Hospitals are struggling because Medicare has not kept up with inflation for years, and Medicaid has never covered the costs of care. In the past, hospitals could manage as long as patient volumes grew; however, this is no longer the case. By most accounts, patient volume is starting to lag, particularly for profitable procedures such as elective surgeries. It appears that co-payments on pricey procedures, such as knee or hip replacements, are simply out of reach for patients in this economy. Further, private practice physicians could exacerbate the problem. Feeling their own economic downturn, physicians might begin requesting payments for services they previously donated�such as covering late-night emergency department shifts.
Emily Walker, Hospitals Cut Jobs to Stay Afloat in a Declining Economy, MedPage Today (Nov. 7, 2008).
CMS Issues Revised Compensation Guidelines for Medicare Sales Agents
This Monday, November 10, CMS revised its guidelines for compensation for health insurance agents and brokers who market Medicare Advantage (MA) and Medicare prescription drug benefit plans. In September, CMS issued new rules governing insurance companies, agents, and brokers regarding the marketing of Medicare prescription drug plans and MA plans. The rules stipulated--among other things--that commission for sales agents would be required to conform to a structure used in other parts of the insurance industry. First-year commission for a new customer could not exceed 200% of the commission for the next five years, in order to remove the incentive for agents to "churn" beneficiaries between different plans each year.
However, because the regulations had just begun to take effect, some plans increased commissions in order to lock them in for the next five years. The House Ways and Means Subcommittee on Health Chair, Pete Stark, in a letter to CMS, wrote that insurers were "gaming" the new regulations by raising commissions to levels "that far exceed any previous year's commissions."
The new guidelines revise those from September by stating that agents and brokers should receive compensation that reflects fair-market value based on previous commissions, adjusted for inflation for similar products in the same geographic area. In addition, compensation for policy renewals must be exactly half of the compensation paid for that beneficiary in the initial year of the six-year compensation cycle established in the September rules. Agents and brokers who enroll beneficiaries in plans that do not meet their needs should receive reduced compensation, according to the new principles.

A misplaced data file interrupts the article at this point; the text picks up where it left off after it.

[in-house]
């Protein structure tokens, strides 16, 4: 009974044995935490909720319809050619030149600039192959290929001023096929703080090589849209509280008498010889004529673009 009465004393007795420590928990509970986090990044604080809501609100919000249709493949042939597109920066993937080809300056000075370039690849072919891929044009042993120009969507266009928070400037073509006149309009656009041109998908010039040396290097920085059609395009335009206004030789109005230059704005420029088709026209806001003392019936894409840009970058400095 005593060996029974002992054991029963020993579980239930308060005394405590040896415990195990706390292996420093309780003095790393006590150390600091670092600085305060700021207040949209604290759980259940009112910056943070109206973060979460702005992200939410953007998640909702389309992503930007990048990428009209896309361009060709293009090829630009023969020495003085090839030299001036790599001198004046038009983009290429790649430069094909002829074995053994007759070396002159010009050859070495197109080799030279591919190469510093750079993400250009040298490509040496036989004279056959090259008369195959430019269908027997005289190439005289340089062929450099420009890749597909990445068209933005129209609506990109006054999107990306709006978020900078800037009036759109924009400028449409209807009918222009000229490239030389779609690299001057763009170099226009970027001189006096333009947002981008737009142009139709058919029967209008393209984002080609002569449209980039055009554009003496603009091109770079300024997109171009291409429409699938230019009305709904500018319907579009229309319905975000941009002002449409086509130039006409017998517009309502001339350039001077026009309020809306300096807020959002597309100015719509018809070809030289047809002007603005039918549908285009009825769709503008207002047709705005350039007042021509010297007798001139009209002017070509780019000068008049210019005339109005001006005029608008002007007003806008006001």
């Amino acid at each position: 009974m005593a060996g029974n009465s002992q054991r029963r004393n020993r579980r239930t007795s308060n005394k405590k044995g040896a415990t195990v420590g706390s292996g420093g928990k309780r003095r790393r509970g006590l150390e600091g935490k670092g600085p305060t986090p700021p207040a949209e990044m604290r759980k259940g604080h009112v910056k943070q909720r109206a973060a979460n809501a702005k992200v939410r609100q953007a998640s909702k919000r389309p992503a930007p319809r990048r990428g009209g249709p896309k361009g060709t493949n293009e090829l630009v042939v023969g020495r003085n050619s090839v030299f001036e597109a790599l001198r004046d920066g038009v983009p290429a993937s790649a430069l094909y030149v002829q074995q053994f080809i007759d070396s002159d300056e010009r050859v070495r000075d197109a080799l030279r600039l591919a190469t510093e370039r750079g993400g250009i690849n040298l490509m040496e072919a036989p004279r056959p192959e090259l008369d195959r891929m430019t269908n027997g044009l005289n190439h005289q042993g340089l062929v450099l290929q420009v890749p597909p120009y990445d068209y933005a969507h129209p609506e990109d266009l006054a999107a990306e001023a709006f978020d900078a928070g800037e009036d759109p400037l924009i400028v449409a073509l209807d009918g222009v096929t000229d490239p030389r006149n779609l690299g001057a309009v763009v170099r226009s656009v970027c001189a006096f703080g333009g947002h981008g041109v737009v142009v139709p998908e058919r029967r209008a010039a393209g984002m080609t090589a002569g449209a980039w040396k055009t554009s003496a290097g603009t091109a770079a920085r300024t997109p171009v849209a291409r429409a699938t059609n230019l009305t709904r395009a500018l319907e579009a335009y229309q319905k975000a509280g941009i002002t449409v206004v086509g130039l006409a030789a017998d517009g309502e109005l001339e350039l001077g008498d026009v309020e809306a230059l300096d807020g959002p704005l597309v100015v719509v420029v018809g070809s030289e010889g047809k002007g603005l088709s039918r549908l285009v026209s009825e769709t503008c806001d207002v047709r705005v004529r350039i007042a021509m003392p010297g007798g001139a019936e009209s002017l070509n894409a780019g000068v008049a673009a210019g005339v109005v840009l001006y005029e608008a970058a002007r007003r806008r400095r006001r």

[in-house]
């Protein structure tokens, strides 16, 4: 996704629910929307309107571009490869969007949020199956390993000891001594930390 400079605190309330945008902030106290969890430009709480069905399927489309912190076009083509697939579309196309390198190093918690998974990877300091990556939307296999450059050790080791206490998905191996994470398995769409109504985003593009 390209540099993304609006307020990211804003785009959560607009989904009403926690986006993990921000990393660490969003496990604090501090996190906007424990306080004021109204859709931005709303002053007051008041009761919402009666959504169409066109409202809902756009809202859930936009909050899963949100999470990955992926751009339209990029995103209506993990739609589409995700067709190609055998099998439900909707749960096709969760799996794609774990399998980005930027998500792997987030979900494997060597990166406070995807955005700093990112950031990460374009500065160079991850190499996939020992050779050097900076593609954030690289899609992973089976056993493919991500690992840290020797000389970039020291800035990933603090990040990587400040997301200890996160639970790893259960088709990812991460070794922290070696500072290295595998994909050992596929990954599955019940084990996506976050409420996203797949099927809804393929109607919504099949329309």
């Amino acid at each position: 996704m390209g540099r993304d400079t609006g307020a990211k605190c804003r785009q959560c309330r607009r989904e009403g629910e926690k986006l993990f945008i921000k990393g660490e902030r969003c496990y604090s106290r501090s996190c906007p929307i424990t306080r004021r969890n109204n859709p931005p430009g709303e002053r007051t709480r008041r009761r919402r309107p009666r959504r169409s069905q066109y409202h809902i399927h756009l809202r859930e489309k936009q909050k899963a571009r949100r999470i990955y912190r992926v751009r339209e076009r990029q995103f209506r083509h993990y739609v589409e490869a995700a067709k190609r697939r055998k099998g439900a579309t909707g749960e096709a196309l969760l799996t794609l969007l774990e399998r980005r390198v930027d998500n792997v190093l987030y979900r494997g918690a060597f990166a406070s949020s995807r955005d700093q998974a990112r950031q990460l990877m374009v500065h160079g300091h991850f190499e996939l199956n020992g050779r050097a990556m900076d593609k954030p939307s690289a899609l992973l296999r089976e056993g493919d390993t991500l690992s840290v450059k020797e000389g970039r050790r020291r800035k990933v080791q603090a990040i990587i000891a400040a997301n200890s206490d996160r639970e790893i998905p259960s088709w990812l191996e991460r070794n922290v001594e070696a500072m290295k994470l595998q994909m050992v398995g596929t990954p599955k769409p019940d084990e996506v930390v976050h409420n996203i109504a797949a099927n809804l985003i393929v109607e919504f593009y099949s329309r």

The new rules also place similar compensation limits on Field Marketing Organizations (FMOs)--local or national companies that employ agents or brokers to assist plans in marketing and selling their Medicare products. Before the compensation is disbursed, FMOs would be required to submit to CMS their compensation structures for the previous three years plus the compensation structure they are implementing for 2009. That information also must be provided to agents, brokers, or other third parties under contract to market the FMO's plans. Future rate or structure changes could not take effect without prior CMS approval.
CMS is accepting comments on the changes until December 15, 2008.
Kaiser Daily Health Policy Report, CMS Issues Revised Compensation Guidelines for Medicare Sales Agents, Henry J. Kaiser Fam. Fdn.
(Nov. 11, 2008).
Feds Snag $1.12 Billion in Healthcare Cases
The Justice Department secured $1.12 billion in fiscal year 2008 from settlements and judgments from healthcare organizations alleged to have defrauded the government. The figure is down from $1.53 billion reported for the previous year. Healthcare cases accounted for 84% of the total of $1.34 billion the department secured through fraud and False Claims Act actions--most of which were initiated by whistle-blowers.
In some of the biggest cases of 2008:
- Merck & Co. agreed to pay the federal government $361.5 million to resolve allegations involving Medicaid rebates and Pepcid discounts for hospitals;
- Cephalon agreed to pay $258 million to resolve alleged marketing of off-label uses for three of its drugs; and
- Amerigroup agreed to pay $225 million to end a case in which its Medicaid HMO in Illinois was alleged to have turned away or discouraged enrollment by pregnant women and other high-cost patients.
Nearly 60% of the 2008 healthcare total comes from pharmaceutical manufacturers and retailers. Organizations entering settlements typically assert in the agreements that the decision does not reflect an admission of liability or wrongdoing.
In any event, the totals from year to year are not directly comparable. The 2008 Amerigroup settlement, for example, replaces a judgment against the company that the Justice Department hailed in 2007; an agreement was reached in order to end the company's appeal. The department's biggest healthcare haul was $2.3 billion in 2006, a year that included a $920 million global settlement by Tenet Healthcare Corp.
Gregg Blesch, Feds snag $1.12 Billion in Healthcare Cases, Modern Healthcare's Daily Dose (Nov. 10, 2008) (note: registration is required to view this content).
*We would like to thank Reesa N. Benkoff, Esquire (Hall Render Killian Heath & Lyman PLLC, Troy, MI) for providing this week's Teaching Hospital Update.
AHLA Teaching Hospital Updates are intended to provide quick summaries of cutting-edge issues of interest to teaching hospitals and their counsel. Additional information and more in-depth coverage on these topics may be available from AHLA Health Lawyers Weekly and appropriate AHLA Practice Groups.
Member benefit educational opportunity:
Teleconference on immigration law (December 5, 2008).